w00t! I finally got real monitors.
This week I finally took the plunge and bought myself some real studio
monitors. To this point, I have been mixing on a collection of
headphones with an occasional mix check in my car. Sort of funny
because what I've spent on various headphones would have bought some
pretty nice monitors.
Suspense killing you? Well ultimately I decided on the Samson Rubicon R5a.
Picking monitors is hard. Really hard. In the modern age of on-line
shopping, a decent store with a big selection for you to listen to a
bunch in a decent acoustic environment is a hard thing to find. The
economics probably don't support a store "doing it right". So I've
been going really slow. Reading reviews in magazines (Computer Music,
Future Music and Sound on Sound being my faves); dropping into stores
and having a listen to something; getting confused; repeat. I've had
occasion to visit a Guitar Centre in San Jose and they have an OK
selection and you can listen to a bunch... of course, unless you
bring music with you that you know well you'll soon be confused. I
likened the process to choosing a wine. Within a price range, most
are good but each has its own character... Lucky for me, I live in
Canada and making an impulse buy in California was not in the cards.
My first criteria was price. My mental limit was $500CAN. I got to
hear some really nice Dynaudio monitors that were more than double
that and I just ruled them out. Many people rave about Genelecs, I
never even tried for reasons of price. Maybe I'm wrong, whatever.
For that price range, I could have got some M-Audio BX8a's.
Initially, I was lured by bigger speakers. I read somewhere that
unless I had a big room, they'd likely overpower the room. Knowing
what I know now, I'm glad I went small.
But I went to hear them in several places and each time they sounded
different... Basically, the acoustics of the store you're in play a
huge role in your perception. Distressing for sure. Eventually I
decided that I couldn't really trust the store experience and I should
just make a decision. I'd probably learn to love whatever I chose.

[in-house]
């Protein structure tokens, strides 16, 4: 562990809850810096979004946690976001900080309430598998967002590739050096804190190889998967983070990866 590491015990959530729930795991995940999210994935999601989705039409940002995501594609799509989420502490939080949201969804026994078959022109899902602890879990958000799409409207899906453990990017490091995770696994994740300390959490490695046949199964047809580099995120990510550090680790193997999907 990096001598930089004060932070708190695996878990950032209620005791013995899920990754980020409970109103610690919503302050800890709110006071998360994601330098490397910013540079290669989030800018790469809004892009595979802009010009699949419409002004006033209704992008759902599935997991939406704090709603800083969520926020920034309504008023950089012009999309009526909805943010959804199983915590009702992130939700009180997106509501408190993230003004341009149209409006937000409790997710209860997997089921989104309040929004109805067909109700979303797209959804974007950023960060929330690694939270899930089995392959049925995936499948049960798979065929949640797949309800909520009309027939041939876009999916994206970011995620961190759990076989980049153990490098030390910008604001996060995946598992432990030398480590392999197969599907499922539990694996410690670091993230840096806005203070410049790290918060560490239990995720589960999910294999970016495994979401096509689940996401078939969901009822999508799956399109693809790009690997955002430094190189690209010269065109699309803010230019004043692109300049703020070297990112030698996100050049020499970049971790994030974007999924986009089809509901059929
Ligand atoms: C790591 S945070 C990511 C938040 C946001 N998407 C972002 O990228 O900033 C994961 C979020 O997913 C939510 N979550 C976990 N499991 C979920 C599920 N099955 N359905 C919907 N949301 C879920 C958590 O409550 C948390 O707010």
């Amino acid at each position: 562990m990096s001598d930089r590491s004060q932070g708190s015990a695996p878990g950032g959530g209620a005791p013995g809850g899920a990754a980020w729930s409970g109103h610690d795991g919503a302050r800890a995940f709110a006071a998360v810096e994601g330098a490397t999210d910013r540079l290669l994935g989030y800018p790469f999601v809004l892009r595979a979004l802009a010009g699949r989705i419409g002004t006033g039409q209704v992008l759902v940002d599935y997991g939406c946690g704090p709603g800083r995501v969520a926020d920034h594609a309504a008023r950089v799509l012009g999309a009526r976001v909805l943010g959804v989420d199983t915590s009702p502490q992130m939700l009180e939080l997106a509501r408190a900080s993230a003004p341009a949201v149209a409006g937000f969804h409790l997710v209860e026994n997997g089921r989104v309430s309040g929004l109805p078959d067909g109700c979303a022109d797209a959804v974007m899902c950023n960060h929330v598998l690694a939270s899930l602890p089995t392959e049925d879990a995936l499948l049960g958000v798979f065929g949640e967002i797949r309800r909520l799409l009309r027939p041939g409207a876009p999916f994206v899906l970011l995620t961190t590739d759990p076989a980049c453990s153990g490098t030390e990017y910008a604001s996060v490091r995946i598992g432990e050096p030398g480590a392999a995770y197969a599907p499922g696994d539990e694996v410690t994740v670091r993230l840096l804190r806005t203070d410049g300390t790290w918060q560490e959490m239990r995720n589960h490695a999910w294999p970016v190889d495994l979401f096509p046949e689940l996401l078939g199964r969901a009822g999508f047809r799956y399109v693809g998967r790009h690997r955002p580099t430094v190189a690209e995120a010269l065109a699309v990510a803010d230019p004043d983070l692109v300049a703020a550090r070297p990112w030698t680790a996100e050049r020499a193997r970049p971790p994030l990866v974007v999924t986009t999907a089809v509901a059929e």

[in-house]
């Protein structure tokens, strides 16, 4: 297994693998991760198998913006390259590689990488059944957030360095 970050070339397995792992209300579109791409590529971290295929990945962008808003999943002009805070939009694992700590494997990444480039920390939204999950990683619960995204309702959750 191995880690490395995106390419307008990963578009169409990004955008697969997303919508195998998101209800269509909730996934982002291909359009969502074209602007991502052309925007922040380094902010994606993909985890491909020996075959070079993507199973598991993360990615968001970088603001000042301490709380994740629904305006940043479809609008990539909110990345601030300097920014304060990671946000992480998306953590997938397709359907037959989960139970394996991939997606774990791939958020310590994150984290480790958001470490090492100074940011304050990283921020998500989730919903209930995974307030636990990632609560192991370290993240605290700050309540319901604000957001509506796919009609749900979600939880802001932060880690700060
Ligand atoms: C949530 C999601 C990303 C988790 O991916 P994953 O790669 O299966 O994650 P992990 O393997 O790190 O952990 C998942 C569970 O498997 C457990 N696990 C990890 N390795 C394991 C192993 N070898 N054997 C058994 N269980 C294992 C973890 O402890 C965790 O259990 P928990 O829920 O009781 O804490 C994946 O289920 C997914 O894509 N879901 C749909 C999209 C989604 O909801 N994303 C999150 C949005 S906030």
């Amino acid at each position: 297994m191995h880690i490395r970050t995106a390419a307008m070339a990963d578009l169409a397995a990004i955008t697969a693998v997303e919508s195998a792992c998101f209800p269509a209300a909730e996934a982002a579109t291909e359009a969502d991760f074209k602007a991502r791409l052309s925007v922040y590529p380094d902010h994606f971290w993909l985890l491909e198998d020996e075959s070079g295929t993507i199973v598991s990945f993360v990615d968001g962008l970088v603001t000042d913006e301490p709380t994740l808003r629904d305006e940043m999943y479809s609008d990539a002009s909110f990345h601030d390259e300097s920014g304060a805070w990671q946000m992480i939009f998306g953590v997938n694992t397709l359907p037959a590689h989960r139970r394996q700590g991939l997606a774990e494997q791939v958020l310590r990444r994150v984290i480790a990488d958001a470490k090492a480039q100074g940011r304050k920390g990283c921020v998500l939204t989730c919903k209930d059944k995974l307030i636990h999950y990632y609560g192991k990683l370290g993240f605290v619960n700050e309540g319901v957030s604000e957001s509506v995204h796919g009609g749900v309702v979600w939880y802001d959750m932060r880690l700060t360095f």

Now, presumably the guys writing for the magazines know at least a
little bit more than me and until I know enough to thumb my nose at
them, I might as well look at what they like. The Rubicon's have been
Future Music's Editors' Choice for a while so I thought seriously
about them. I found a place in the city where I could hear them.
They sounded awesome. Not hugely better than any other speaker but
"just right". Now here's the part I feel guilty about... I bought
them from another store that was closer to home cause was too lazy to
drive into the city (carrying a monitor box on transit is not my idea
of fun). The reason I feel guilty is that the store in the city did
everything right. The store I bought at is staffed by lovely people
but their economics just don't support a wall o' speakers for
customers to sample from.
So finally I have real monitors. What's it like?
One word. Awesome.
But I have some observations.
First. They're loud. They go to eleven but I'm running them at one.
I'm so glad I didn't get 8 inch units. My room isn't very large and
turns out it doesn't take very many watts to make 80dB SPL in such a
Second. I put my old computer speakers, which weren't completely
terrible on top of the monitors. That raises them off my desk by about
13-14 inches. Wow what a difference! You might save yourself a ton
of money just by raising your crap speakers up off your desk to ear
level (form an equilateral triangle with your head at one corner).
What this tells me is that I really really really need speaker stands
for the Rubicons.
Third. The low bandwidth (128) mp3s in my collection sound like ass on
the new speakers. Up to now I've been suspicious of the various
claims that mp3s (and all things digital) suck. You've heard it too.
Well, they are right. It's just you need to invest in some decent
playback equipment (and a quiet room) to hear the difference. But
little by little we've been sold increasingly inferior audio gear.
And we've been buying it. I am not an audiophile. And I'm definitely
not a snob about this stuff. But it's possible that I'll become
This last point actually creates several problems. One is disk space.
Now I'm thinking that I want everything in lossless formats. Who can
afford the disk space. My music collection is something like 9500
tracks (small by some standards, I know) weighing in at some 60-70GB.
Multiply by 10 (approx) for a lossless format. So now I need a
terabyte iPod? Pretty sure that el Jobso isn't working on one of
The other problem is how to think about my own mixes. I've
re-listened to some of my previous mixes with the Rubicons and my
feelings are, well, mixed. Some stand up but alarmingly others suck
large donkey balls. They were good enough through my iPod headphones
and in the car. Now I gotta redo them. Is it worth the trouble?
Paraphrasing McCain, I'll get back to you on that.
All this after just two days...